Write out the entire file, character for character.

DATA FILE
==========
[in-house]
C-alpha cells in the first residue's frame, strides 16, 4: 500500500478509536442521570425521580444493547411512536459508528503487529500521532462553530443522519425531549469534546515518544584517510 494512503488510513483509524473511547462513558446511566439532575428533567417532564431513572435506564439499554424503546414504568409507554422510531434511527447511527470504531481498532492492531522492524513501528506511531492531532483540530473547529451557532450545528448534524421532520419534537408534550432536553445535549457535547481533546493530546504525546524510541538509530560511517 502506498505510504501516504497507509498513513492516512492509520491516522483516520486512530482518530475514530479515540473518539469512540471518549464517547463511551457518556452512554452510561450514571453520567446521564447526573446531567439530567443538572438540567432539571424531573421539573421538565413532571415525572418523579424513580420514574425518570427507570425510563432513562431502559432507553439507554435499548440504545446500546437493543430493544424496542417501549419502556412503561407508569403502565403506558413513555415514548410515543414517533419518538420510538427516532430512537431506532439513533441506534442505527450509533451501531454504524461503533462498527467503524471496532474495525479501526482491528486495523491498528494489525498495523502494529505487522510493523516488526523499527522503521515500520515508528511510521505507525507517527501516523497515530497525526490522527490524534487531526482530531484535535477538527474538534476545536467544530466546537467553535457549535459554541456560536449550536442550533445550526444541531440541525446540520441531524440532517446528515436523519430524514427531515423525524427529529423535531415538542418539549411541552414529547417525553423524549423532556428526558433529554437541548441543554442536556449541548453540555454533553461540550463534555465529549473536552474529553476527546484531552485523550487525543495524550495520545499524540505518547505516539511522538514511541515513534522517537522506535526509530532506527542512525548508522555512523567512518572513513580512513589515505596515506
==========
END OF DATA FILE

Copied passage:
[in-house]
C-alpha cells in the first residue's frame, strides 16, 4: 500500500478509536442521570425521580444493547411512536459508528503487529500521532462553530443522519425531549469534546515518544584517510 494512503488510513483509524473511547462513558446511566439532575428533567417532564431513572435506564439499554424503546414504568409507554422510531434511527447511527470504531481498532492492531522492524513501528506511531492531532483540530473547529451557532450545528448534524421532520419534537408534550432536553445535549457535547481533546493530546504525546524510541538509530560511517 502506498505510504501516504497507509498513513492516512492509520491516522483516520486512530482518530475514530479515540473518539469512540471518549464517547463511551457518556452512554452510561450514571453520567446521564447526573446531567439530567443538572438540567432539571424531573421539573421538565413532571415525572418523579424513580420514574425518570427507570425510563432513562431502559432507553439507554435499548440504545446500546437493543430493544424496542417501549419502556412503561407508569403502565403506558413513555415514548410515543414517533419518538420510538427516532430512537431506532439513533441506534442505527450509533451501531454504524461503533462498527467503524471496532474495525479501526482491528486495523491498528494489525498495523502494529505487522510493523516488526523499527522503521515500520515508528511510521505507525507517527501516523497515530497525526490522527490524534487531526482530531484535535477538527474538534476545536467544530466546537467553535457549535459554541456560536449550536442550533445550526444541531440541525446540520441531524440532517446528515436523519430524514427531515423525524427529529423535531415538542418539549411541552414529547417525553423524549423532556428526558433529554437541548441543554442536556449541548453540555454533553461540550463534555465529549473536552474529553476527546484531552485523550487525543495524550495520545499524540505518547505516539511522538514511541515513534522517537522506535526509530532506527542512525548508522555512523567512518572513513580512513589515505596515506